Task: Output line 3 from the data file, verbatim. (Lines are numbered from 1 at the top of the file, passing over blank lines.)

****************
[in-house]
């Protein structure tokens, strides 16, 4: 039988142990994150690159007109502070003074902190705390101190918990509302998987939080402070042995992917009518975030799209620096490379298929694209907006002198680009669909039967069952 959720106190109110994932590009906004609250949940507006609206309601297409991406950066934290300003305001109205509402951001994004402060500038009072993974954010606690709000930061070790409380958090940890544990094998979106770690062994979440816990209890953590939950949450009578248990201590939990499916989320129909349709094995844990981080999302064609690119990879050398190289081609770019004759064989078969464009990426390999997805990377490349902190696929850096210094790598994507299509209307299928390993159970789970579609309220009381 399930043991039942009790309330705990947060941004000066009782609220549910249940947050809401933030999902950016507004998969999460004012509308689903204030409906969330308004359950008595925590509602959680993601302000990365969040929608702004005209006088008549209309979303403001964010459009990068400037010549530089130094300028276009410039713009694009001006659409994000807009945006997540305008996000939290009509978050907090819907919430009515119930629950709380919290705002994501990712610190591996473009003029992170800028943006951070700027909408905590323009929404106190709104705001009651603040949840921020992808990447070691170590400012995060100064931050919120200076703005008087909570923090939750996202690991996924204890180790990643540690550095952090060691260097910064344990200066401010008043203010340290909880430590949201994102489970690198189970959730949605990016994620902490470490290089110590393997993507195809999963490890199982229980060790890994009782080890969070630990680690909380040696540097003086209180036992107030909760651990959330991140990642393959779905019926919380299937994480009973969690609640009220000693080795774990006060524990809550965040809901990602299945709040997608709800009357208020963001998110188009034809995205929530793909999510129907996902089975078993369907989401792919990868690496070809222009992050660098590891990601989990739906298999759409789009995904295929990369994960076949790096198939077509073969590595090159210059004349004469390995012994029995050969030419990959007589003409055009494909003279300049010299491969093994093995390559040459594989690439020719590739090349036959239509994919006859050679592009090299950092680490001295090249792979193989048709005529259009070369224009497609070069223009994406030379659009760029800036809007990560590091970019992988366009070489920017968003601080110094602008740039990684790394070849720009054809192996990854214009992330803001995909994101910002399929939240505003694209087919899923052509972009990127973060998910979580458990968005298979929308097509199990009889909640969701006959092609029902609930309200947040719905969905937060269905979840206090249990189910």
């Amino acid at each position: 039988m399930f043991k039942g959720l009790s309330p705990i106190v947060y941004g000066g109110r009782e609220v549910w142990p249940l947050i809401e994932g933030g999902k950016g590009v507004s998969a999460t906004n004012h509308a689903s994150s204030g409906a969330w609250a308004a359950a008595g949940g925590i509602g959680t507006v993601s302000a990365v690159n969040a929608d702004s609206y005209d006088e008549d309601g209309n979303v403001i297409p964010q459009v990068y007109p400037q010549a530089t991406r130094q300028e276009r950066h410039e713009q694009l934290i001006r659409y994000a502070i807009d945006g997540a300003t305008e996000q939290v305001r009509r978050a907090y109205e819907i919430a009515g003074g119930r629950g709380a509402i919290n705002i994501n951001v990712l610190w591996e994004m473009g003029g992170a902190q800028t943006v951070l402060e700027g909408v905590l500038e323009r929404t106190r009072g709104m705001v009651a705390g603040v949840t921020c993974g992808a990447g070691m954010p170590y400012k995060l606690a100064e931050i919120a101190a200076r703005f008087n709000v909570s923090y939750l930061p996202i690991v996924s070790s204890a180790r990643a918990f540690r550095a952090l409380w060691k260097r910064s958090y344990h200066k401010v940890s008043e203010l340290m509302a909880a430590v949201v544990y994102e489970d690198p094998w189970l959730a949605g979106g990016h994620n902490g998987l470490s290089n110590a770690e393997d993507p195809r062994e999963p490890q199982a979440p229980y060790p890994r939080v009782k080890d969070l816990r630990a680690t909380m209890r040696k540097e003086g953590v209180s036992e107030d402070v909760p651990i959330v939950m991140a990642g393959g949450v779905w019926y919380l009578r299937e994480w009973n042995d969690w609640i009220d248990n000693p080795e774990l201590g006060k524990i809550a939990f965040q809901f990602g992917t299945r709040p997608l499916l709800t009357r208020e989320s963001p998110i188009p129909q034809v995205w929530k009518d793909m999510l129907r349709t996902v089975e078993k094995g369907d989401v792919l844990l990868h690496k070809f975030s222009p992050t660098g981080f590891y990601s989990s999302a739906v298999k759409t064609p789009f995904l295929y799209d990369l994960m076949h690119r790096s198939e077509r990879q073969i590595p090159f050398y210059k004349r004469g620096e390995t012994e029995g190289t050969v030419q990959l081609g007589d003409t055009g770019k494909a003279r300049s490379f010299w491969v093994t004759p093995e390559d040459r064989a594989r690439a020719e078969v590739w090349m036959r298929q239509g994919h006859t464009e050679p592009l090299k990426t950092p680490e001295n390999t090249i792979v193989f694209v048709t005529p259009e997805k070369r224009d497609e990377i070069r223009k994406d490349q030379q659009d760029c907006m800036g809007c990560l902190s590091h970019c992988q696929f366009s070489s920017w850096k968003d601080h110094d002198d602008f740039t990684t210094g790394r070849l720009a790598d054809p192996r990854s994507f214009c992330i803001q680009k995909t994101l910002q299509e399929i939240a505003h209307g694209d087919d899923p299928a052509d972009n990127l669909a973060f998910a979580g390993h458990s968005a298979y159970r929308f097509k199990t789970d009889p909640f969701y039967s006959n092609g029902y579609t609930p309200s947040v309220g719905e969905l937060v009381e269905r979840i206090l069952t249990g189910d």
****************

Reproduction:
């Amino acid at each position: 039988m399930f043991k039942g959720l009790s309330p705990i106190v947060y941004g000066g109110r009782e609220v549910w142990p249940l947050i809401e994932g933030g999902k950016g590009v507004s998969a999460t906004n004012h509308a689903s994150s204030g409906a969330w609250a308004a359950a008595g949940g925590i509602g959680t507006v993601s302000a990365v690159n969040a929608d702004s609206y005209d006088e008549d309601g209309n979303v403001i297409p964010q459009v990068y007109p400037q010549a530089t991406r130094q300028e276009r950066h410039e713009q694009l934290i001006r659409y994000a502070i807009d945006g997540a300003t305008e996000q939290v305001r009509r978050a907090y109205e819907i919430a009515g003074g119930r629950g709380a509402i919290n705002i994501n951001v990712l610190w591996e994004m473009g003029g992170a902190q800028t943006v951070l402060e700027g909408v905590l500038e323009r929404t106190r009072g709104m705001v009651a705390g603040v949840t921020c993974g992808a990447g070691m954010p170590y400012k995060l606690a100064e931050i919120a101190a200076r703005f008087n709000v909570s923090y939750l930061p996202i690991v996924s070790s204890a180790r990643a918990f540690r550095a952090l409380w060691k260097r910064s958090y344990h200066k401010v940890s008043e203010l340290m509302a909880a430590v949201v544990y994102e489970d690198p094998w189970l959730a949605g979106g990016h994620n902490g998987l470490s290089n110590a770690e393997d993507p195809r062994e999963p490890q199982a979440p229980y060790p890994r939080v009782k080890d969070l816990r630990a680690t909380m209890r040696k540097e003086g953590v209180s036992e107030d402070v909760p651990i959330v939950m991140a990642g393959g949450v779905w019926y919380l009578r299937e994480w009973n042995d969690w609640i009220d248990n000693p080795e774990l201590g006060k524990i809550a939990f965040q809901f990602g992917t299945r709040p997608l499916l709800t009357r208020e989320s963001p998110i188009p129909q034809v995205w929530k009518d793909m999510l129907r349709t996902v089975e078993k094995g369907d989401v792919l844990l990868h690496k070809f975030s222009p992050t660098g981080f590891y990601s989990s999302a739906v298999k759409t064609p789009f995904l295929y799209d990369l994960m076949h690119r790096s198939e077509r990879q073969i590595p090159f050398y210059k004349r004469g620096e390995t012994e029995g190289t050969v030419q990959l081609g007589d003409t055009g770019k494909a003279r300049s490379f010299w491969v093994t004759p093995e390559d040459r064989a594989r690439a020719e078969v590739w090349m036959r298929q239509g994919h006859t464009e050679p592009l090299k990426t950092p680490e001295n390999t090249i792979v193989f694209v048709t005529p259009e997805k070369r224009d497609e990377i070069r223009k994406d490349q030379q659009d760029c907006m800036g809007c990560l902190s590091h970019c992988q696929f366009s070489s920017w850096k968003d601080h110094d002198d602008f740039t990684t210094g790394r070849l720009a790598d054809p192996r990854s994507f214009c992330i803001q680009k995909t994101l910002q299509e399929i939240a505003h209307g694209d087919d899923p299928a052509d972009n990127l669909a973060f998910a979580g390993h458990s968005a298979y159970r929308f097509k199990t789970d009889p909640f969701y039967s006959n092609g029902y579609t609930p309200s947040v309220g719905e969905l937060v009381e269905r979840i206090l069952t249990g189910d």